Doctors Without Borders (MSF) has warned that registration delays could hamstring the South African government’s efforts to introduce the new tuberculosis drug delamanid in the public sector.
One of only two new TB drugs to be developed in the past 50 years, it could benefit an estimated 7 000 patients in the country, according to the international humanitarian organisation.
In March, the department of health announced it would begin treating a small number of patients with multi- or extensively drug-resistant TB with delamanid as part of a pilot project, also known as a clinical access programme. Patients like these who do not respond to the two most widely used TB treatments make up about 4% of all of the almost 300 000 people diagnosed with TB in South Africa last year, according to the latest World Health Organisation global TB report.
At the time of the announcement, the department and the country’s drug regulator, the Medicines Control Council (MCC), had already begun negotiating with delamanid manufacturer Otsuka for access to the drug. According to the director of the department of health’s drug-resistant TB, TB and HIV division, Norbert Ndjeka, the department had hoped this would have been concluded by May.
More than six months later, MSF notes that the drug still hasn’t been registered. The drug has already been approved for use in countries like South Korea and Japan, as well as in the European Union.
“MSF is urging Otsuka to apply for registration and for the application to be expedited by the Medicines Control Council once filed. Given the timelines involved, we are also calling on Otsuka to outline their plan to ensure enough treatment courses will be available during the clinical access programme to meet demand,” says Jennifer Hughes, an MSF drug-resistant TB specialist, in a statement Wednesday.
MSF warns that even expedited drug registrations can take years in South Africa.
Until the drug is registered, doctors wishing to prescribe it must submit time-consuming applications to the council on a per-patient basis for access on compassionate grounds.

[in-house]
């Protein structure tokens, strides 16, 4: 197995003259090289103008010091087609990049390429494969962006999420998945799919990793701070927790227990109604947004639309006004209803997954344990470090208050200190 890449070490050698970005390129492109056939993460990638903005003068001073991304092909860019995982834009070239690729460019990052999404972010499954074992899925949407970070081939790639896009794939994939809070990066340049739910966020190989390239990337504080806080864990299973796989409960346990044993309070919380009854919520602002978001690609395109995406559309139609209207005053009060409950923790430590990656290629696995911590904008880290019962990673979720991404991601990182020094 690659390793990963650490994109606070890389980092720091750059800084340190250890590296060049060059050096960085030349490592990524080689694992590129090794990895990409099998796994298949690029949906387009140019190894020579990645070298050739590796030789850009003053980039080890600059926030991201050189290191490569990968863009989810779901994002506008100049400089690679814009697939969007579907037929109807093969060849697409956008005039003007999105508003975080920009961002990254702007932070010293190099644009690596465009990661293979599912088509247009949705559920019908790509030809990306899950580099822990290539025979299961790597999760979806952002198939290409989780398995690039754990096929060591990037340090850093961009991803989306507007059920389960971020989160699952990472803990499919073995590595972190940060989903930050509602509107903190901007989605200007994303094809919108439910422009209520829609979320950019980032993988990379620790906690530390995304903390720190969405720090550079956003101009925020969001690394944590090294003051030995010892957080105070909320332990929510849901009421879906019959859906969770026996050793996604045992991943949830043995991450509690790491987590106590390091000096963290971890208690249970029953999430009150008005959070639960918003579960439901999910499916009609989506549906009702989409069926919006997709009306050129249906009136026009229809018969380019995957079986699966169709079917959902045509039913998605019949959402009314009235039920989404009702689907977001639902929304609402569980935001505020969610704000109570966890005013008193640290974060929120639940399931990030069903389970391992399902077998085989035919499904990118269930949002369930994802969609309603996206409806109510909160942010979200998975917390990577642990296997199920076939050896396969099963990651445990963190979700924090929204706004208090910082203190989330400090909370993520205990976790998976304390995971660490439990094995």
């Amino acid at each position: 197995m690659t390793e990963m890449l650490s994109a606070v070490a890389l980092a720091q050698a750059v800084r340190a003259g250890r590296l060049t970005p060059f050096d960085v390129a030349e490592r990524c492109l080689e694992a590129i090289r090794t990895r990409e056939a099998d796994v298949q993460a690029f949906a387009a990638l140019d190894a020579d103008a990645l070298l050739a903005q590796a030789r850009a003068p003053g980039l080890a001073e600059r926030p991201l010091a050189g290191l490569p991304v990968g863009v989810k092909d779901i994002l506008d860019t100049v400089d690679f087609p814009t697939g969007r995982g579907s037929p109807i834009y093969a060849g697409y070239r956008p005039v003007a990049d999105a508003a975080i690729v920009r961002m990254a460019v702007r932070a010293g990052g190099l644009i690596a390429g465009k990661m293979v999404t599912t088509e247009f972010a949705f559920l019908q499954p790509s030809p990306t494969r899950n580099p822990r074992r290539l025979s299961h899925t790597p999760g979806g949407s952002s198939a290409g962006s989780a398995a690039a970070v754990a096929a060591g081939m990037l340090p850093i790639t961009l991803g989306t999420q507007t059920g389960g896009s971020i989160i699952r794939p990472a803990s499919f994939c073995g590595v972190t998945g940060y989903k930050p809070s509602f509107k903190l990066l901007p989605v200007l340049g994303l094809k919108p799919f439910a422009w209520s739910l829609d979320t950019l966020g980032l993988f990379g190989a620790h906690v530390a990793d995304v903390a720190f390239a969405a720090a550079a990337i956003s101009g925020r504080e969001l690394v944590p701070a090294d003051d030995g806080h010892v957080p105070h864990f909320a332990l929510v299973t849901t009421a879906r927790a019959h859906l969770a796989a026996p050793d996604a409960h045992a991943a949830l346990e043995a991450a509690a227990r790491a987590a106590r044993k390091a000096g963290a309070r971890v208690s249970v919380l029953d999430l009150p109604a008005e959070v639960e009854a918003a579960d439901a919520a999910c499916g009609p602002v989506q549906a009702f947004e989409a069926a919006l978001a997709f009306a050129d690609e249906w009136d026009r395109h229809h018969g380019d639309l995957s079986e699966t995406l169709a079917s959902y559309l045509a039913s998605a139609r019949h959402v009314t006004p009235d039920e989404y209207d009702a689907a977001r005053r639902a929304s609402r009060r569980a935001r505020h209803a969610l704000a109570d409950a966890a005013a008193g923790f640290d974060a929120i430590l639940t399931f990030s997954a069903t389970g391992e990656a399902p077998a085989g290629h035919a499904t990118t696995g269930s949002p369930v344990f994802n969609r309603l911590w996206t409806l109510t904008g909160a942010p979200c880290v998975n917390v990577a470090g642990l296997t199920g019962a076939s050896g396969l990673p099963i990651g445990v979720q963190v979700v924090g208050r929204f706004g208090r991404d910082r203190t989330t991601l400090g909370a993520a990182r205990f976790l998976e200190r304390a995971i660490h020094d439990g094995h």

Delayed registration of the drug in South Africa may also stymie access to the drug in neighbouring countries such as Lesotho and Swaziland. Because of limited regulatory capacity, both countries often rely on MCC approvals to guide their own national treatment policies, the MSF says.
Hughes says: “An estimated 7 000 drug-resistant TB patients per year in South Africa could benefit from the inclusion of delamanid in their treatment regimens, but we need Otsuka to act rapidly to register the drug and provide an interim access plan if we want people who need this drug to receive it.”
Have something to say? Tweet or Facebook us on @Bhekisisa_MG
Finally, TB pills for children
New plan to help end tuberculosis by 2035
Go inside the international network of women willing to break the law to give people access to termination of pregnancy services.
Until now, the national and provincial health departments have not been able to say where services are provided. Here's how we found them.
As the death toll rises, we look at the people, the policies and the politicians at the centre of this national tragedy.
Bhekisisa means "to scrutinise" in Zulu
In South Africa, Zulu patients who would like to be thoroughly assessed by a doctor, would ask the physician to "bhekisisa" them.